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Social and behavioural aspects of prevention poster session 1: Adolescents
P2-S2.17 Community-Led Structural Invention's promise for HIV prevention: a case study from the Ashodaya Samithi Sex Worker Collective of Mysore, India.
  1. N O'Brien1,
  2. S Reza-Paul2,
  3. P Akram3,
  4. S Jai3,
  5. K T Venukumarc3,
  6. M S Venugopalc3,
  7. M P Fatima3,
  8. R Lorway2
  1. 1BC-Centre for Excellence in HIV/AIDS, Vancouver, Canada
  2. 2Department of Community Health Sciences, University of Manitoba, Winnipeg, Canada
  3. 3Ashodaya Samiti, India


Background As evidence has revealed the role of broader political, economic and local environmental factors in shaping HIV epidemic transmission patterns, new approaches have emerged that move beyond addressing individual risk behaviour to addressing the structural forces that condition risk. Within this context, Community-Led Structural Interventions (CLSI) aimed at reducing sex workers' vulnerability have demonstrated successes in reducing STI and HIV transmission in India.

Methods A comprehensive CLSI, know as Ashodaya Samithi, was initiated in the South Indian district of Mysore. Established in 2004 by the India AIDS Initiative (Avahan), Ashodaya is funded through the Bill and Melinda Gates Foundation and implemented by Karnataka Health Promotion Trust. Four-years into its inception, the project lays claim to significant successes. The collective has reported a reduction in STIs, an increase in condom use, and the mobilisation of 1500 sex workers. Our research describes and analyzes sex workers' participation as it unfurled across various phases of collectivisation. Qualitative, community-based research methodologies were utilised including; 40 open-ended interviews, participant observations and focus groups. Drawing upon these findings we explored how a community of sex workers came to develop the ability to recognise, challenge and significantly alter an array of unequal power relations that shape HIV vulnerability in their everyday lives.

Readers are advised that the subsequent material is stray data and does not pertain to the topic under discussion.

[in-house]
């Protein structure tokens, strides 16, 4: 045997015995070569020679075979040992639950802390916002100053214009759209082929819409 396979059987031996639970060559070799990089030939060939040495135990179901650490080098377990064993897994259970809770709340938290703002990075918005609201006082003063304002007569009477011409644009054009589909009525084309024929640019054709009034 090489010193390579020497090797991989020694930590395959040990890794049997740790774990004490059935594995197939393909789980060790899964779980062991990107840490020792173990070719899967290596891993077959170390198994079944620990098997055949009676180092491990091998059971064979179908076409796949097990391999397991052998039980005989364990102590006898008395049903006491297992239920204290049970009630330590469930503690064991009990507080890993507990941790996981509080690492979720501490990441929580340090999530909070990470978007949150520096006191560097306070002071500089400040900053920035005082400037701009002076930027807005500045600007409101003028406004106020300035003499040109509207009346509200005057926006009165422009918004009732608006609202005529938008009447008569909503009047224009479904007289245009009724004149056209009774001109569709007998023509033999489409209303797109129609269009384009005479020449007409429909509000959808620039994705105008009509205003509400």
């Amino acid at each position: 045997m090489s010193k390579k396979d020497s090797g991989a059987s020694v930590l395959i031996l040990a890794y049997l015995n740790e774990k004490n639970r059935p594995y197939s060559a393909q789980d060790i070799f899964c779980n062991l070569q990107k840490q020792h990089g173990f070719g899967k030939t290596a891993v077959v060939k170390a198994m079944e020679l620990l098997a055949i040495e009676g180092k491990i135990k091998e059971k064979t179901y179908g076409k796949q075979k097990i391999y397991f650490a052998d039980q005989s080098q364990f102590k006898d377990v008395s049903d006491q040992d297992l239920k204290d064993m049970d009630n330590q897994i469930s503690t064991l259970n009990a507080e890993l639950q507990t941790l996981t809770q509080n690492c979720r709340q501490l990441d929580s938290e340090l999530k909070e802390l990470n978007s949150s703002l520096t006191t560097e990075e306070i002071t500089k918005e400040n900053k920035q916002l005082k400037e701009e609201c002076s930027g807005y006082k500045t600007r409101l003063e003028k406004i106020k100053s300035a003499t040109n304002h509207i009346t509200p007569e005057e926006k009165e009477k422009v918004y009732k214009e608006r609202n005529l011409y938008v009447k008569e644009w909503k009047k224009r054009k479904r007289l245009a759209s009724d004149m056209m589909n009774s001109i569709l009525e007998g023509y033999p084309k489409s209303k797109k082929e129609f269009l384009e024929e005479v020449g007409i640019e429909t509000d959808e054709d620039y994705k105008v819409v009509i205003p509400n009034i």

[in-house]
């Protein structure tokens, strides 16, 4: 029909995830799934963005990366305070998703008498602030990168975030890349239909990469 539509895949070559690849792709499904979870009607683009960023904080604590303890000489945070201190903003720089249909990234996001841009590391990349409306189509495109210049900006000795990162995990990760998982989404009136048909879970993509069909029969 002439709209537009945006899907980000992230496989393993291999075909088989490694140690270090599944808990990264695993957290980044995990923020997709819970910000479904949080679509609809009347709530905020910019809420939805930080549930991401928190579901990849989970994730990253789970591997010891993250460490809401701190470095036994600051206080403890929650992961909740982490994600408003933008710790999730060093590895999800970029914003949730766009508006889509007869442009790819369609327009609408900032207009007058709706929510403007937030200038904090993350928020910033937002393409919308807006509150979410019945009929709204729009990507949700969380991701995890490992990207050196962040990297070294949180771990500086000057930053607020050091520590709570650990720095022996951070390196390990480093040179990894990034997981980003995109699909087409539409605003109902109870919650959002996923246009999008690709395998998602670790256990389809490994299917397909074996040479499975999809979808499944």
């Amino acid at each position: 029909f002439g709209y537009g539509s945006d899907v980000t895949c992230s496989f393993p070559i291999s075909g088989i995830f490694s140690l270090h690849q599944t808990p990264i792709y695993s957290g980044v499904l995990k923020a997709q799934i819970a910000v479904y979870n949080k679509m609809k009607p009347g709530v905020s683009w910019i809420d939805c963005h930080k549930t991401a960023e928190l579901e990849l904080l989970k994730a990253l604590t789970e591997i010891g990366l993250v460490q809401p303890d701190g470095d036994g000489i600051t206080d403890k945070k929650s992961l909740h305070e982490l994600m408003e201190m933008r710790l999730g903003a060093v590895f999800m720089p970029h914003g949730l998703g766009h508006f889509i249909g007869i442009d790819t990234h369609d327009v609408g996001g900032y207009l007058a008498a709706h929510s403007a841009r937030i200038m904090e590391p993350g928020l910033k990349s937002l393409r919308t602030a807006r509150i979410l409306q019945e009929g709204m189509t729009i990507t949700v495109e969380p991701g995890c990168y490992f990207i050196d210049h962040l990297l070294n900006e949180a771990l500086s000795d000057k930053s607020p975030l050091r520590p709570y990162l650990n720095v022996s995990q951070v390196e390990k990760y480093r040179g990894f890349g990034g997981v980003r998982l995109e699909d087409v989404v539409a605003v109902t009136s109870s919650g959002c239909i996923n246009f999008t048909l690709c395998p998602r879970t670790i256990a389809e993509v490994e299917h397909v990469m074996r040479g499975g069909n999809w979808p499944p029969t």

Results Our research demonstrates the promise CLSI projects hold for preventing the spread of HIV. Ashodaya's success depends on its ability to set new community norms, create a safer working environment, improve stakeholder relationships, and provide a supportive network. The interrelated processes of mobilisation, collectivisation, sex-worker identity, and political action, which transformed day-to-day vulnerability to HIV for Mysore sex workers demonstrates how complex HIV prevention remains.

Conclusions Findings from the Ashodaya collective offer valuable lessons for public health practice. The Ashodaya collective demonstrates how CLSI strategies can be employed to help transform the very vulnerabilities that endanger health and sustain STI and HIV transmission. The collective provides an example of the positive impact of CLSIs and provides evidence for strategies that steer away from individual or education based public health programs, to those that engage with structural inequities.

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